Namechanger = Gamechanger?


Several years back, a colleague of mine approached me to talk about cloud computing. I was a bit amused about the term he used – because I hadn’t heard about it before – and the idea that cloud computing will dramatically change the way we approach and do things in IT within the next years to come. But, because in my deepest inner self I’m a lazy guy ;-) –  I really liked the idea of using ready-to-use services, pay only what I consume, highly automated and standardized, accessible from anywhere, and with minimum human intervention – sounds (until today) like heaven to me :-)

And so I jumped on the marketing wagon, became knowledgeable about cloud computing, promoted the cloud idea during a lot of marketing and partner events, internally in the company and of course during my one-to-one customer meetings. But, the initial enthusiasm quickly swapped into a “why doesn’t everybody immediately want this: frustration. Why don’t they love this new approach, because it might help to solve a lot of their current issues?

When one starts to talk about cloud, one quickly realizes that depending on whom you speak to, cloud computing comes in different disguises, whether it’s IaaS, SaaS, public, private, and hybrid clouds, and others. Confusion is preprogrammed. I remember the feedback of a participant from an IBM Business Partner event several years ago. After eight cloud speeches during this event from various vendors and Business Partners, being asked at the end how they liked the event, one of the participants answered “I came here today with the idea that there are three to four distinct cloud models and now I understand that there must be at least nine or more – unfortunately I can’t recall anymore which these exactly are.” I personally don’t remember much from this event anymore, but this comment still is on my mind as if it was yesterday.

There is a saying – “as you will name a ship so it will float.” And, cloud computing is floating! No IT magazine without at least one article about cloud. Today, earlier adopters already have started to move towards cloud computing. Whoever first created this term and made it popular did an excellent job.

But, still there are a lot of companies hesitating to take this step. I strongly believe this hesitancy has to do with the still existing confusion around the term cloud computing and the fact that today almost every vendor is offering their solution as somehow cloud-washed. Subconsciously people are not willing to invest in something so vague such as cloud computing – they are waiting for something that is more concrete that helps to solve their business issues.

Today, the underlying technologies (virtualization, automation, self-service) are becoming more mature; for the sake of better understanding – can’t we come up with a different name for what we call today cloud computing? Would a name changer also be a game changer?

Comments: 8
Martin Menzel

About Martin Menzel

Martin is part of IBM Russia as manager of middleware services, IBM Global Technology Services. He has also served as an Enterprise Architect on the IBM Cloud Tiger Team.
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8 Responses to Namechanger = Gamechanger?

  1. Kler says:

    You are fully right! I think cloud is more or less doomed with such a name.

  2. Mike says:

    Changing the name will definitely help but if only this step will be done in the nearest future, because later this can be already too late. And of course to find the right new name is also an issue.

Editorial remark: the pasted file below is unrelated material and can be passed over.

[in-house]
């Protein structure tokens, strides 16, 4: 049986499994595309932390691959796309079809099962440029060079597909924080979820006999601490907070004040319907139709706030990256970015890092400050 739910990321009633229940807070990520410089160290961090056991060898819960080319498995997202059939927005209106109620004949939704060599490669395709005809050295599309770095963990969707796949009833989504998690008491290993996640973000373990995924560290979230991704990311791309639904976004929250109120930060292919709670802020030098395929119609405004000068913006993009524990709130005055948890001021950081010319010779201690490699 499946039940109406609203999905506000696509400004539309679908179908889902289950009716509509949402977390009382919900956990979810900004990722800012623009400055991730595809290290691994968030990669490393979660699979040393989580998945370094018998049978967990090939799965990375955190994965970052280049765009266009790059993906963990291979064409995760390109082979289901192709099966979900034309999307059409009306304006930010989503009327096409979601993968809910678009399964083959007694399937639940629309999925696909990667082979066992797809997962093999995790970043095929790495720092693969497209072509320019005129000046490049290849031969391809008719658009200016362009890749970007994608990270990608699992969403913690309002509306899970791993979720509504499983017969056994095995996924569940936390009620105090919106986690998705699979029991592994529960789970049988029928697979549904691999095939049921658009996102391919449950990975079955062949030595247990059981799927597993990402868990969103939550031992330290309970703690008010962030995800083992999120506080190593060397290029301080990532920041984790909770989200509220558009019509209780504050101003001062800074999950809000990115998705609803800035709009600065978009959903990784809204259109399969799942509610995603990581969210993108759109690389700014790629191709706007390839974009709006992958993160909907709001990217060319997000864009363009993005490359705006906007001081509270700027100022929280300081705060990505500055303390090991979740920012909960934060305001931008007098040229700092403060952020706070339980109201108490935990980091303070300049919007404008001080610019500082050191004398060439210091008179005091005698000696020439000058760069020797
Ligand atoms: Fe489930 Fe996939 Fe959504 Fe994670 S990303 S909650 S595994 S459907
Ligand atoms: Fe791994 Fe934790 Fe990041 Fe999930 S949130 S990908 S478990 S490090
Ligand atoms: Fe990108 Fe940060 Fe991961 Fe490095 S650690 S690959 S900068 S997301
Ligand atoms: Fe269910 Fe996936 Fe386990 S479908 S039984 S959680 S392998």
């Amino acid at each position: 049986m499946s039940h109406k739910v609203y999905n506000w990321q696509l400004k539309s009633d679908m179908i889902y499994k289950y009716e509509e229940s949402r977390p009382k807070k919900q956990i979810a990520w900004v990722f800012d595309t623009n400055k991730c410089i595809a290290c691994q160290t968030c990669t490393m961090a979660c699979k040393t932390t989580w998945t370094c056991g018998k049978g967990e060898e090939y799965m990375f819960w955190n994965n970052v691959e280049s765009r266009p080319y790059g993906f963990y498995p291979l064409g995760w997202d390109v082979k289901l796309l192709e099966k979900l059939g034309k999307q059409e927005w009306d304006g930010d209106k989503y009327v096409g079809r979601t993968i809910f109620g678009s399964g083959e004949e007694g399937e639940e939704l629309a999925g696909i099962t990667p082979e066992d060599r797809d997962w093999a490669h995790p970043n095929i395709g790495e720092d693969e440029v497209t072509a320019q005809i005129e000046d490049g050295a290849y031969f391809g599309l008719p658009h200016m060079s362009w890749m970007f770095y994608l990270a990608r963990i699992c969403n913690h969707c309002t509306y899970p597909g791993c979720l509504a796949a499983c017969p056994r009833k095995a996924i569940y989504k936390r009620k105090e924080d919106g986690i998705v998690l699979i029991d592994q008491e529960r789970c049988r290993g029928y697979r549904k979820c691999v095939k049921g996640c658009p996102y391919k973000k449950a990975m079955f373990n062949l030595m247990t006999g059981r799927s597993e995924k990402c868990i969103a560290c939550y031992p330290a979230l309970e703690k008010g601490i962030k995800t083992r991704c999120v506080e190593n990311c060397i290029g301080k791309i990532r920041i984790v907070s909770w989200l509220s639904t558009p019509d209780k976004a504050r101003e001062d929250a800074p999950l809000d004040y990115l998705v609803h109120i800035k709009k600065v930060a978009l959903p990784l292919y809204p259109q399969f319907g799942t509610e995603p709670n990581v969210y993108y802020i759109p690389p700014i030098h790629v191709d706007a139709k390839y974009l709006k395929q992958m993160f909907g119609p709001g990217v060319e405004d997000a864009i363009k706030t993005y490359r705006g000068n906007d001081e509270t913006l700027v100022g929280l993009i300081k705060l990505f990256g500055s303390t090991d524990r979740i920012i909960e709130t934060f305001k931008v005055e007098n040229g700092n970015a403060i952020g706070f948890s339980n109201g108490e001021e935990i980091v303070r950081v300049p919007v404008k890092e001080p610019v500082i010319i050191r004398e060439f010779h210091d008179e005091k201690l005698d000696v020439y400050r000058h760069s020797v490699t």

3. @parkercloud says:

    Changing the name won't help only knowledge will. If we can learn to subnet IP addresses we can learn the few cloud types. The effort is worth it

  4. I totally agree that SOMETHING in the naming needs to change. It's a marketing nightmare. With each cloud provider offering their own definition of cloud computing (tailored to their own products), the consumer is left only more confused. Standards councils may be able to create a more universal understanding of the capabilities, services, and shortcomings of cloud — if providers are willing to contribute toward a greater understanding.

  5. Changing the name will only hurt its adoption. There's already been grid computing…utility computing…on-demand computing. Cloud computing is taking off (just ask Amazon or Rackspace) the only reason someone would change the name is to slow down its adoption or try to further confuse the public, in my opinion.

  6. @MartinIBM says:

    Thanks for your comments – its' quite interessting how devided the cloud community is on this topic. Got also several tweets – some pro's some con's. After thinking this through I personally agree with @undacuvabrutha that in the current state we are already too advanced – meaning, that changing from cloud to any other name might confused everybody once again.

  7. @MartinIBM says:

    @callmechelsea – good comment – I like the idea with the Standard council. The better certain cloud terms can be described the better is the understanding which brings transperency and clarity into Cloud. As IBM is working with the council too, I hope that this may be the way to make term cloud less cloudy….

  8. @MartinIBM – As far as I'm concerned the question of changing the name must be related to a big change in the concept or a redefinition of the concept.
    I definitively agree with @callmechelsea that there must be some kind of an open process if we want to find a new name. Maybe "The Open Group" can help with that, I don't know.

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